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  • jaiaslin


When I was about 23, I saw a life-sized Saraswati statue on display at my yoga studio. I’m not a big statue/crystal/sage/incense person. I was raised by hippies, so those things always felt like my parents’ thing and maybe I judged them a little bit as spiritually materialistic BS.

But when I saw the statue, I was drawn to sit with her. I didn’t know at the time that Saraswati was the Hindu goddess of knowledge, music, art, speech, wisdom, and learning.

I just knew that I was moved to tears looking at this beautiful carving.

I wanted her. I looked at the price. Too much. I couldn’t buy her.

So I started coming early to yoga so I could have some time in meditation to be with this beautiful, moving, familiar presence.

That same year, I auditioned for a Balinese performance troupe out of San Francisco as a singer and dancer, and I got a part. We toured Indonesia for a month or so and performed our jazz-Gamelan hybrid at the music and art festivals.

On our days off, I hired a driver to take me to various markets where I might find a large Saraswati statue like the one back home, but that I could hopefully afford.

After many days of looking at hundreds of Saraswati statues in the markets surrounding Ubud I still hadn’t found the statue that spoke to my heart.

I wondered if my standards were too high or if I was being fantastical about the whole thing and I felt close to just giving up and buying one of the smaller statues that was beautiful but didn’t move me.

Then the driver told us about a family of carvers who lived in a small village a few hours away. He said they had only carved Saraswati statues for generations. I felt slightly burnt out on the search, and a little skeptical, but I wanted to give it one more try.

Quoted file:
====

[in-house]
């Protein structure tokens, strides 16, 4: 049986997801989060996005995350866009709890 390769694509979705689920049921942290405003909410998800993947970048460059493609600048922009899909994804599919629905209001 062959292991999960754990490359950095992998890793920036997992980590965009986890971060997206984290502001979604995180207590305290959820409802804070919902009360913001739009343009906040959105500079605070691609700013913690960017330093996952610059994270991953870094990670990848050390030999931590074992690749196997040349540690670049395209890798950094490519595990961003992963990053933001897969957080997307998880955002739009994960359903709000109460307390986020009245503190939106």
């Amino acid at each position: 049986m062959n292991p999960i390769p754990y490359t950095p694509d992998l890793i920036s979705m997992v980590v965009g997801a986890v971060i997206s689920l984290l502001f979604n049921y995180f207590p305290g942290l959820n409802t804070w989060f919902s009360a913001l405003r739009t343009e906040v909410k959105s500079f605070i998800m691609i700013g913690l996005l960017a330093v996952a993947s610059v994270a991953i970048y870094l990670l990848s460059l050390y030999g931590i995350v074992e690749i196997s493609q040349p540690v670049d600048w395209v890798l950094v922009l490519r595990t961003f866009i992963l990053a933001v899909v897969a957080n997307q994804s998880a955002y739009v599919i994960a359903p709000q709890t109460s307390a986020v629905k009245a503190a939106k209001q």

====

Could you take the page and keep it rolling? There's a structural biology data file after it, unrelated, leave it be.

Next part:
He drove us there the next day, our second to last day in Ubud.

We arrived at the small, rustic family compound. The father and son greeted us and led us to an outdoor covered workshop full of hundreds of Saraswati statues which were in their raw form, not yet glazed with varnish.

I stepped into the space and let my eyes sweep over the large group of statues which were very beautifully carved, beyond the level of any I had seen so far.

Within seconds, my heart jumped and I spotted the one. She was absolutely the most beautiful, graceful, balanced, peaceful and profound presence of all.

I pointed at her and said, “that one.” The father and son looked surprised and our driver translated that they had said, “That is our best statue. She chose well.”

The next day we came back after she was glazed and my fiancé at the time, Paki, played a celebratory song on his flute while the family packed her in a large wooden box that looked like a coffin!

Somehow, miraculously, we got this life-sized beauty back to the US the next day without a ding.

She stood in my music and writing room for the years I worked on Strawberry Hat. I meditated in front of her every day when I was just starting to craft a meditation practice.

Then I joined a cult. That’s another story. And recently, I recorded a two part podcast episode of the story on Jennifer French’s The Project Hope Podcast – this is part 1 and part 2 is coming soon:

The first year in the cult was all about surrendering. Surrendering attachments to everything except God. It was both a painful and sweet time. Painful because of the tearing losses, and sweet because my meditation and prayer practice was bringing me an intense experience of a Love like I never knew.